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The Place Where You Live

"A sense of place is the sixth sense, an internal compass and map made by memory and spatial perception together.” —Rebecca Solnit

Of Rochester, New York: A Place of Flour and Flowers

Posted by Joel Helfrich | November 3, 2012

I live in America’s first boom town—Rochester, New York—on Linden Street. Linden
trees, unsurprisingly, line much of my street. Down the street is the Genesee
River, once one of America’s most polluted—and possibly still. My street is a
historic district that was once part of the world’s largest nursery. The
Ellwanger and Barry Company supplied the first fruit trees to California. The
trees were initially grown in Rochester greenhouses and shipped via rail. The
introduction of cherry blossoms from Japan to Washington, D.C., initially came
through Ellwanger and Barry, where they were listed in pre-Civil War
catalogues. In the nineteenth century, a wall six feet high stretched the
length of my street and encircled the nursery grounds. Victorian homes line the
opposite side of my street. The homes on my side are all American Foursquare,
built after the turn of the twentieth century; by that point, Ellwanger and
Barry had shifted its business to real estate development. The company donated
land to create Highland Park, Rochester’s first park. Eventually the first
statue in the U.S. of an African American, Frederick Douglass, was erected in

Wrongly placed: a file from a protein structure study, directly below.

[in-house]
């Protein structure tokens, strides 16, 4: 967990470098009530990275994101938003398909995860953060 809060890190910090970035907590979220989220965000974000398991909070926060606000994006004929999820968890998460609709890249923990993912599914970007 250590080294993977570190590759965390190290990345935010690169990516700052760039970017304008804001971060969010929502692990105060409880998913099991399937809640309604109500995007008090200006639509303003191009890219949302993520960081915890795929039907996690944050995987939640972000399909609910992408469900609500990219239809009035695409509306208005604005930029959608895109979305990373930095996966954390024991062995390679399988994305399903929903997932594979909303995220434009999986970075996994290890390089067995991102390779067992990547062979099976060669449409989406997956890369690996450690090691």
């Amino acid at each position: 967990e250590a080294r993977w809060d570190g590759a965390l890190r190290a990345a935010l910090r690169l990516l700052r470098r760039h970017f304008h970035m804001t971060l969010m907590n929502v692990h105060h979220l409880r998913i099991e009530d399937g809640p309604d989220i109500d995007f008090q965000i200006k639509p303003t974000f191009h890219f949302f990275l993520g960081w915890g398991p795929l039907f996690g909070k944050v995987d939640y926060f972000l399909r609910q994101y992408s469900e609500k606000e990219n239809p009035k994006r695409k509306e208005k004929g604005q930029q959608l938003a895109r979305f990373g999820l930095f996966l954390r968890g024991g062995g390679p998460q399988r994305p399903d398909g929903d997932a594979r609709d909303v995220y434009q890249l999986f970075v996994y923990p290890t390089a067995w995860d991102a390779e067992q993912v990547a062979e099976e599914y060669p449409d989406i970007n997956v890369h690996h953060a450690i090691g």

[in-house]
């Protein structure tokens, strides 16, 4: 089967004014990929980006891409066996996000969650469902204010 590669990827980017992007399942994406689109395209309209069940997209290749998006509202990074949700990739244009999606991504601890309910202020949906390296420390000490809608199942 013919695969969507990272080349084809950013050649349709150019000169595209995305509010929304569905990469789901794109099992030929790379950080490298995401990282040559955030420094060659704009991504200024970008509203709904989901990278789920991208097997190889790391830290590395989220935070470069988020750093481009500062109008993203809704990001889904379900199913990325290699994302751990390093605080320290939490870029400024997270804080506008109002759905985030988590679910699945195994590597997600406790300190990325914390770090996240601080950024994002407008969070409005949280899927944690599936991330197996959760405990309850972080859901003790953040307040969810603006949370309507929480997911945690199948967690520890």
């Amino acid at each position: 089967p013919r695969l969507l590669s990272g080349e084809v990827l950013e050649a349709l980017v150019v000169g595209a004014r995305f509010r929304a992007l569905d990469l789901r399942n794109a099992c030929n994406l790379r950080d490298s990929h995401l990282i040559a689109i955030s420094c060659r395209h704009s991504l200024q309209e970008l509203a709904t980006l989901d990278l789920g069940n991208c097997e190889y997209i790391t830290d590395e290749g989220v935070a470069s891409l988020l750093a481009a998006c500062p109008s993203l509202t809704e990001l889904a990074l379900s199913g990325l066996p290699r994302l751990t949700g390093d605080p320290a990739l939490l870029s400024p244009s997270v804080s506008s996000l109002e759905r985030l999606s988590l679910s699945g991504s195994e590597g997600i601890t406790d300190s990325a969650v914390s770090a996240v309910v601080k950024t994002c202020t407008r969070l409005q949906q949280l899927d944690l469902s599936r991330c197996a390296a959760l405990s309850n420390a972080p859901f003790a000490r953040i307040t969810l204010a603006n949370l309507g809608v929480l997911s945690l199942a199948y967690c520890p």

the park near the site of his home that burned in 1872.

Floral catalogues from Rochester helped the city win the recognition as the Flower
City of America. The city’s current logo, with its abstract water wheel/flower
design, nods to both the flour-milling industries, which moved westward in the
1830s, and seed and flower industries which declined by the 1890s. Rochester
was the world leader in both. Rochester also boasts one of four complete park
systems in the nation designed by Frederick Law Olmsted (the other park systems
are in Buffalo, Louisville, and Boston). Olmsted recommended engineer Calvin
Laney as Rochester’s first Park Superintendent, who in turn hired John Dunbar,
a Scottish immigrant, to supervise the planting and maintenance of the collection.
As the first Assistant Park Superintendent, Dunbar surpassed Olmsted’s plans
and eventually introduced lilacs to Highland Park, for which the city is well
known. In 1903, Dunbar built and lived in the house that I now call home.

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